The front-line Smalltalk interpreter gathers all text until a ’!’ character and executes it. So the actual Smalltalk code executed was:
'Hello, world' printNl
This code does two things. First, it creates an object of
String which contains the characters “Hello, world”.
Second, it sends the message named
printNl to the object.
When the object is done processing the message, the code is
done and we get our prompt back.
You’ll notice that we didn’t say anything about printing
ing the string, even though that’s in fact what happened.
This was very much on purpose: the code we typed in doesn’t
know anything about printing strings. It knew how to get a
string object, and it knew how to send a message to that
object. That’s the end of the story for the code we wrote.
But for fun, let’s take a look at what happened when the
string object received the
printNl message. The string object
then went to a table 22
which lists the messages which strings can receive, and what code to
execute. It found that there is indeed an entry for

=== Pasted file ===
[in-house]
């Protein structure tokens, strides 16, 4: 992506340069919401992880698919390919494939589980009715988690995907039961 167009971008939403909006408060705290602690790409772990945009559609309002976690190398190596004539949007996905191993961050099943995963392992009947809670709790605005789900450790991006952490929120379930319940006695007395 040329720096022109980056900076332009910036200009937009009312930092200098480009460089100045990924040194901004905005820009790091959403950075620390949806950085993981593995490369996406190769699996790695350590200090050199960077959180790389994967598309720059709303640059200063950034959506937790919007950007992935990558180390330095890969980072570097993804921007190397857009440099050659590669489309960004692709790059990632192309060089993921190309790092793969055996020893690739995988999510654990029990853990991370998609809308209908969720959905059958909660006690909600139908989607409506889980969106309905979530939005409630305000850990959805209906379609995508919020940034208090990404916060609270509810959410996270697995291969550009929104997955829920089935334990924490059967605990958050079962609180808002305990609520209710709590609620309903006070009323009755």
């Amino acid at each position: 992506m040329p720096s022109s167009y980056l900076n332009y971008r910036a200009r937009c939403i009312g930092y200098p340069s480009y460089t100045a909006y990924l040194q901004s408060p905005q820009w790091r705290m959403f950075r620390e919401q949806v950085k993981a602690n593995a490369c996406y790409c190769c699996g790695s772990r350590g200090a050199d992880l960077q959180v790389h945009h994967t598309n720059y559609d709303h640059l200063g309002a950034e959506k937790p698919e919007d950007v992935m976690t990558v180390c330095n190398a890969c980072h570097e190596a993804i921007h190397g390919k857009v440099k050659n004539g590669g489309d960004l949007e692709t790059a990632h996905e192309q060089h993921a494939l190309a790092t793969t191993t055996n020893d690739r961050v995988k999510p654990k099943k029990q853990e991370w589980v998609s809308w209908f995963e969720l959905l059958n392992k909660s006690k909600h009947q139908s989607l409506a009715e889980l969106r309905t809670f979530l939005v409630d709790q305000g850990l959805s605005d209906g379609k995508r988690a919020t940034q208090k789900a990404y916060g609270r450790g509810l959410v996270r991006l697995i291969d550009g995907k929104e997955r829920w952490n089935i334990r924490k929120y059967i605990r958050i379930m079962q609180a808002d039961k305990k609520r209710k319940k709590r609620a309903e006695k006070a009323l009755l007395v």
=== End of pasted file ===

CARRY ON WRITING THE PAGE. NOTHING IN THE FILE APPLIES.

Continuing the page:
printNl in that table and ran this code. This code then walked through
its characters, printing each of them out to the terminal. 23
The central point is that an object is entirely self-contained; only the object knew how to print itself out. When we want an object to print out, we ask the object itself to do the printing.
Which table? This is determined by the type
of the object. An object has a type, known as the
class to which it belongs. Each class has a table
of methods. For the object we created, it is
known as a member of the
String class. So we go
to the table associated with the String class.
Actually, the message
printNl was inherited
from Object. It sent a
the object, specifying that it print to the
object. The String class then prints its characters to the